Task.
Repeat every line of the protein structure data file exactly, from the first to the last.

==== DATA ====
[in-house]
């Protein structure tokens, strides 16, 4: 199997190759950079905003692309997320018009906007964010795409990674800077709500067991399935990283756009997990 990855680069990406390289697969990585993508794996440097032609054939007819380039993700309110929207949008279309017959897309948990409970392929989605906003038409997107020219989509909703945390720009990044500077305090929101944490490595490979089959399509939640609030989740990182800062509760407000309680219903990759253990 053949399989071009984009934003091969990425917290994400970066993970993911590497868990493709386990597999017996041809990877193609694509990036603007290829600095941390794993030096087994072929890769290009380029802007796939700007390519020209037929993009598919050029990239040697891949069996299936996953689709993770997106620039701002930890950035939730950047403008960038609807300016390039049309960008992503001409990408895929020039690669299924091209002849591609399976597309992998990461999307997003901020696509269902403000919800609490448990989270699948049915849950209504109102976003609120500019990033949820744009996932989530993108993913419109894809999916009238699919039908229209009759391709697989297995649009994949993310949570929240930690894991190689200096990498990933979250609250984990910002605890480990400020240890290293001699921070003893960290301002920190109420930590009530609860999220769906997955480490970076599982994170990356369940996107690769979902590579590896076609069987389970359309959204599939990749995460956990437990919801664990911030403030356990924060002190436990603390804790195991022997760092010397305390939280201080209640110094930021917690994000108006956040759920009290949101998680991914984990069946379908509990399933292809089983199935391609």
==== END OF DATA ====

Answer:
[in-house]
């Protein structure tokens, strides 16, 4: 199997190759950079905003692309997320018009906007964010795409990674800077709500067991399935990283756009997990 990855680069990406390289697969990585993508794996440097032609054939007819380039993700309110929207949008279309017959897309948990409970392929989605906003038409997107020219989509909703945390720009990044500077305090929101944490490595490979089959399509939640609030989740990182800062509760407000309680219903990759253990 053949399989071009984009934003091969990425917290994400970066993970993911590497868990493709386990597999017996041809990877193609694509990036603007290829600095941390794993030096087994072929890769290009380029802007796939700007390519020209037929993009598919050029990239040697891949069996299936996953689709993770997106620039701002930890950035939730950047403008960038609807300016390039049309960008992503001409990408895929020039690669299924091209002849591609399976597309992998990461999307997003901020696509269902403000919800609490448990989270699948049915849950209504109102976003609120500019990033949820744009996932989530993108993913419109894809999916009238699919039908229209009759391709697989297995649009994949993310949570929240930690894991190689200096990498990933979250609250984990910002605890480990400020240890290293001699921070003893960290301002920190109420930590009530609860999220769906997955480490970076599982994170990356369940996107690769979902590579590896076609069987389970359309959204599939990749995460956990437990919801664990911030403030356990924060002190436990603390804790195991022997760092010397305390939280201080209640110094930021917690994000108006956040759920009290949101998680991914984990069946379908509990399933292809089983199935391609």